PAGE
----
Wells Fargo CEO: 'Rates Are Going Up, It Couldn’t Be Clearer'

Wells Fargo CEO: 'Rates Are Going Up, It Couldn’t Be Clearer'
Charles Scharf, CEO of Wells Fargo speaks at the 2021 Milken Institute Global Conference in Beverly Hills, Calif., on Oct. 18, 2021. (David Swanson/Reuters)
Jack Phillips

Wells Fargo CEO Charles Scharf revealed that Americans and the U.S. economy aren't ready for Federal Reserve interest rate hikes after the central bank raised rates earlier this month.

“We know rates are going up, it couldn’t be clearer,” Scharf told CNBC on Wednesday. “We know that consumers and businesses, while strong today, are going to see deterioration, and we’re going to act surprised when it happens.”

He added, that "doesn’t mean the world is coming to an end" and said, "we should do our best to recognize that and focus on what the solutions are.”

Federal Reserve policymakers on Tuesday promised further rapid interest-rate hikes to bring down high inflation, but they pushed back against growing fears among investors and economists that sharply higher borrowing costs will trigger a steep downturn.

"Many are worried that the Fed might be acting too aggressively and maybe tip the economy into recession," San Francisco Fed President Mary Daly said in an interview on LinkedIn. "I am myself worried that left unbridled, inflation would be a major constraint and threat to the U.S economy and continued expansion."

As a result, Daly said the Fed is "tapping the brakes" by raising interest rates to cool demand.

But Scharf said that he believes that "I would bet on more significant rate hikes" in the near future, adding that the central bank has been "very clear about how they’re going to think about what the right movements are going to be.”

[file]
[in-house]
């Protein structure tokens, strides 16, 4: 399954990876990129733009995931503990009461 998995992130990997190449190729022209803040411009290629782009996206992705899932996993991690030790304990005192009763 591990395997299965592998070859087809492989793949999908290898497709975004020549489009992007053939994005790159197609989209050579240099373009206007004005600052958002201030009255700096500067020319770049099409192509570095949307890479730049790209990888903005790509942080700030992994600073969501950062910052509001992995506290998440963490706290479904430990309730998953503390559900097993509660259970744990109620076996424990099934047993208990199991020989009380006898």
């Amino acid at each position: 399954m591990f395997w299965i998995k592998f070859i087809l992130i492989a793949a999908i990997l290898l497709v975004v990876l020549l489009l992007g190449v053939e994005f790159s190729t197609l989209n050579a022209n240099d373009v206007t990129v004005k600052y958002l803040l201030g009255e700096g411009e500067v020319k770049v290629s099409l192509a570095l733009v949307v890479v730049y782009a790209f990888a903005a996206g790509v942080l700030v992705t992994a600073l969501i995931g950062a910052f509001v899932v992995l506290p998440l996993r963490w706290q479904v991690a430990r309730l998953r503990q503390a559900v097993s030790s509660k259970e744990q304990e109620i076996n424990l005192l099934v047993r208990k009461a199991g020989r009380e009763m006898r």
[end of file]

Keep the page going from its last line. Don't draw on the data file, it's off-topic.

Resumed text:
“They’ve done as they started this what they said they were going to do, and they’ve been very clear that they intend for it to continue,” the CEO continued to say in the CNBC interview.

More to Come?

Federal Reserve Chair Jerome Powell told Congress on June 22 that inflation is still too high and needs to be brought down. In May, the Consumer Price Index increased 8.6 percent compared to the previous year, representing a 0.3 percentage point increase from April when the year-over-year index increased 8.3 percent.

Powell asserted that he wants to see interest rates drop to 2 percent and "anticipate that ongoing rate increases will be appropriate; the pace of those changes will continue to depend on the incoming data and the evolving outlook for the economy.”

In another interview several weeks ago, Scharf said there is "no question" the U.S. economy will hit a downward slump and signaled that a recession is in the works.

“It’s going to be hard to avoid some kind of recession,” he told the Wall Street Journal. “We live in this strange world where there’s still this extraordinarily underlying strength in terms of what we see, but you know that it’s going to deteriorate,” said Scharf.

Reuters contributed to this report.